Indietail – Spellbreak

A while ago, I wrote a review on Hyperscape and actually recommended it. I mean, it was fun and felt like Quake, on top of being free-to-play. But then I stopped playing Hyperscape again since I wanted to play other games and when I came back to another round or two, I noticed how hard it is for a Non-FPS-player to react in time or to make the right decisions or to aim properly. On top of that, there were some balancing issues and it felt just very frustrating to play it.

So, then I got an E-Mail about Proletariat’s Battle Royale game, Spellbreak, which is available on Epic Games (among other places) and even features crossplay! I was eyeing it for a while before eventually realising that it should, in theory, be just my cup of tea. I mean… Magic…. Combos…. Boom!

My very first game and I won! Woohoo!
Developer: Proletariat, Inc.
Publisher: Proletariat, Inc.
Genre: Battle Royale, Fast-Paced, 3D, Action, Fantasy, Third-Person
Release Date: September 3rd, 2020
Reviewed on: PC
Available on: PC, XONE, PS4, Nintendo Switch
Game is free to play

In Spellbreak, you essentially play as a mage using two magical gauntlets to battle it out on a big BR-style map. Before the round starts, you’ve got the choice between six different elements to use for your primary gauntlet: Poison, Wind, Lightning, Fire, Rock, and Frost. This gauntlet grants you bonus effects whenever you level up. Those effects range from immunity to your own spells to utility to more damage, so it’s worth looking into those bonuses.

During the round, you essentially try to find equipment and scrolls, as well as gauntlets that have a different magical property to your primary one. For instance, if I were to play as a Conduit (Lightning Mage), I’d be able to pick up the five other elements but I wouldn’t be able to get a second lightning gauntlet. This is quite well-made since the different gauntlets influence each other in different ways. Using the Tornado spell for instance and infusing it with Lightning, Fire or Poison damage caused it to turn into a Lightning Storm, a Fire Tornado or even a Poison Tornado, which is quite nice.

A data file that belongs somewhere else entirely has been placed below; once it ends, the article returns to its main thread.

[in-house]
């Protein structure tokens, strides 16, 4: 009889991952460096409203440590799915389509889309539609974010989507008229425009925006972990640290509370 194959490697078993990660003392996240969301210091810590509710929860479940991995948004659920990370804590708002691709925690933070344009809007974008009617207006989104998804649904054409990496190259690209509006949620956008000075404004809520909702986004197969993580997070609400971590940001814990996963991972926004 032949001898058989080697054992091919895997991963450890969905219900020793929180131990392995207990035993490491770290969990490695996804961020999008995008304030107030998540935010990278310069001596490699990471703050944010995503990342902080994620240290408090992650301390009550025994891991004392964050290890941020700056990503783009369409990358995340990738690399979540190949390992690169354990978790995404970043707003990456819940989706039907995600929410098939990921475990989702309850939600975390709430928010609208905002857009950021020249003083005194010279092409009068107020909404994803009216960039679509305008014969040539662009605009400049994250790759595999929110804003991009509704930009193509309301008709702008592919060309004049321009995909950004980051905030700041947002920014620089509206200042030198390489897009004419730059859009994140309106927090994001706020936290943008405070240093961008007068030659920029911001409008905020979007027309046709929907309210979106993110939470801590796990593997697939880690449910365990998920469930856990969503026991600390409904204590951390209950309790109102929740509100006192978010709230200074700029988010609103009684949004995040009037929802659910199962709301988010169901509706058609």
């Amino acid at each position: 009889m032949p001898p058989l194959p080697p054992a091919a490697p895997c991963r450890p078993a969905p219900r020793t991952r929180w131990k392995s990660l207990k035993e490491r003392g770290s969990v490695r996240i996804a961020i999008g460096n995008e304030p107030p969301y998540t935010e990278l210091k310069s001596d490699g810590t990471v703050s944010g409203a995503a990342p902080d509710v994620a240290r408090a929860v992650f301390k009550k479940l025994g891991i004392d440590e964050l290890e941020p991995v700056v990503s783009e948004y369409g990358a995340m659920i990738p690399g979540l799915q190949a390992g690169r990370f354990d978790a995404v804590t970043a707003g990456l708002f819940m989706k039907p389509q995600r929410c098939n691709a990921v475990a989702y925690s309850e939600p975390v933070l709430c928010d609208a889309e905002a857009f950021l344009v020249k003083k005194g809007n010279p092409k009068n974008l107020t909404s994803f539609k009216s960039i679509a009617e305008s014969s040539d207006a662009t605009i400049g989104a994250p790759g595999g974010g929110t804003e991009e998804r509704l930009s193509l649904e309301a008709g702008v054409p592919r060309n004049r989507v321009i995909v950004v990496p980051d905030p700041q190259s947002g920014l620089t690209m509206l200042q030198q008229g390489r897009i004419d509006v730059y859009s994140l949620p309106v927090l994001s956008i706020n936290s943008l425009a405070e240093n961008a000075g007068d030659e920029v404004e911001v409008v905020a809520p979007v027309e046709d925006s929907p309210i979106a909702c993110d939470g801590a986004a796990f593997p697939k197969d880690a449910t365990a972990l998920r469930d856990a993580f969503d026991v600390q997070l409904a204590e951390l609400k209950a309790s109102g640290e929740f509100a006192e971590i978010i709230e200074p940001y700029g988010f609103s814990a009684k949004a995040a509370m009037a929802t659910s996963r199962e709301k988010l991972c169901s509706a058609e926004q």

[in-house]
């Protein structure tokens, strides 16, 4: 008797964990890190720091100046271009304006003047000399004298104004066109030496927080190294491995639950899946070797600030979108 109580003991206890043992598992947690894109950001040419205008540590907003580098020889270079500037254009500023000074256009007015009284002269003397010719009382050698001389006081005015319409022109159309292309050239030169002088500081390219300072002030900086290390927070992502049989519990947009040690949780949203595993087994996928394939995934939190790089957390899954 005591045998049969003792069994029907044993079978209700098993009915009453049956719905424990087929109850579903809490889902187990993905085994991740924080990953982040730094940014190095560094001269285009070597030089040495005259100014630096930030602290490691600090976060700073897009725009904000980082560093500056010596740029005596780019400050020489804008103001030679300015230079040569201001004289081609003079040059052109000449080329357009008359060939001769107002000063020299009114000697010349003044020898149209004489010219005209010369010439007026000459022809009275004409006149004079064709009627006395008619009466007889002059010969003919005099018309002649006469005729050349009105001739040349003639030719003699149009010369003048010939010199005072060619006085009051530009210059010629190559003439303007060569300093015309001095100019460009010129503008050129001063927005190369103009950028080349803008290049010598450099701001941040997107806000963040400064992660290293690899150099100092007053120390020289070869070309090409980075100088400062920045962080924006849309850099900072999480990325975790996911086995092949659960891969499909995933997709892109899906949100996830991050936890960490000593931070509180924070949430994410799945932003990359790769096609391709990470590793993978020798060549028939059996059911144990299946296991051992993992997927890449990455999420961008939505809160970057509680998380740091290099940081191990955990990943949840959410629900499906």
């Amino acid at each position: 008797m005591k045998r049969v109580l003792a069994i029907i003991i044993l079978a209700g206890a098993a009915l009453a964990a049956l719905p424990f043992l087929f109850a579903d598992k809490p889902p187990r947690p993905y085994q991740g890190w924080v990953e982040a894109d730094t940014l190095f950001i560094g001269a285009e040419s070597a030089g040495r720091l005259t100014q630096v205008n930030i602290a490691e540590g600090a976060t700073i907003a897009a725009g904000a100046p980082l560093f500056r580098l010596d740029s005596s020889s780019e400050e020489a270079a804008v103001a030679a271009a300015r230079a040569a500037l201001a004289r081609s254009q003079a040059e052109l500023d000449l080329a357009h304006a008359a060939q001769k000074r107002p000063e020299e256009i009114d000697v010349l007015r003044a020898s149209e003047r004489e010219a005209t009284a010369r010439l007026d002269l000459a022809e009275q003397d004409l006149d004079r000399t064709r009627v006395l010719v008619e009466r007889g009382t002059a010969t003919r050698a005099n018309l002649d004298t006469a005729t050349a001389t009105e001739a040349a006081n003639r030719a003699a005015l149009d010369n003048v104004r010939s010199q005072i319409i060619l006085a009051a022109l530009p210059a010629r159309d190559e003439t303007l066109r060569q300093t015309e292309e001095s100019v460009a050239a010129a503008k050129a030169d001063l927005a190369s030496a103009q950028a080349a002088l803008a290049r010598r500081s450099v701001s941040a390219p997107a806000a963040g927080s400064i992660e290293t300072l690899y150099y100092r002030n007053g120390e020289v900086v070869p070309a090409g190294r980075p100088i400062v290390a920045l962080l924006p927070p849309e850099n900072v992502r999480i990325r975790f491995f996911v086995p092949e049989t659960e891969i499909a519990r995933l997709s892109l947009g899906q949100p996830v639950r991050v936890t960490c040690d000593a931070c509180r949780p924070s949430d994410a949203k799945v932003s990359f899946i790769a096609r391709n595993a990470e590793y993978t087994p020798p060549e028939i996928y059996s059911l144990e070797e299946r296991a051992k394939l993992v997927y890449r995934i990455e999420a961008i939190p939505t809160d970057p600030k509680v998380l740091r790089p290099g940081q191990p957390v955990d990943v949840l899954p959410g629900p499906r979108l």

Similarily the Poison Cloud can be infused with Electricity, Fire or Ice, resulting in either an electrifying poison cloud, a big explosion or a frozen poison cloud that entraps and poisons everything inside of it! Some elements don’t mesh well together while others are unique and have very good offensive capabilities, but overall you pick what you get or what suits your playstyle the most. After all, your primary attacks (aka not the spells) also change based on your elements. Rock mages only hit ground targets with their primary attacks but can generate shockwaves and armour using their class-specific skills. Ice mages are more precise but also rather slow while Tempest mages deal less damage but can shoot out a barrage of shots!

Another interesting mechanic in Spellbreak is the Mana bar that you deplete while floating or while shooting out your primary attacks. With amulets, you’re able to gain more maximum mana, while belts increase your armour and boots increase your movement speed. If you don’t find certain items, it can get a bit hard for you to spam or run all the times. Meanwhile, as a Tempest mage with a Legendary amulet, you could very much kite enemies away.

And then, you also have potions, shield shards and abilities. Abilities also have rarities like your equipment but basically enable you to use another set of utility. Chase enemies, fly through the air or become invisible. It enhances the playstyle and I really like how there are no offensive abilities for the Shift-Slot. Unlike Hyperscape, you have your damage in your gauntlets and spells, while you use the abilities to gain momentum, push forward or flee.

Poisonous Firewall!

And then there’s the art style. The game’s heavily influenced by shows and movies like Princess Mononoke, Akira, and Avatar – The Last Airbender. This is resembled quite well in the charakter designs and how the world looks. There are different parts to the map that all have a distinct nature to them and just feel different overall. That’s something that I really enjoyed. I really like the influences the game has in terms of the art, although it got a bit hard to discern certain damaging effects on the ground from normal grounds in certain areas, which is a bit troublesome.

An issue that I have with the game, though, is how you at times can get locked into walls and you just get combo’d away. On top of that, some enemies play quite good but you have no way of adding them or making friends, overall, which is a bit of a bummer, in my opinion. Unless you write down their names or memorize them or whatever, there is not really an option, from what I’ve seen.

Don’t mind me, just hiding in this push…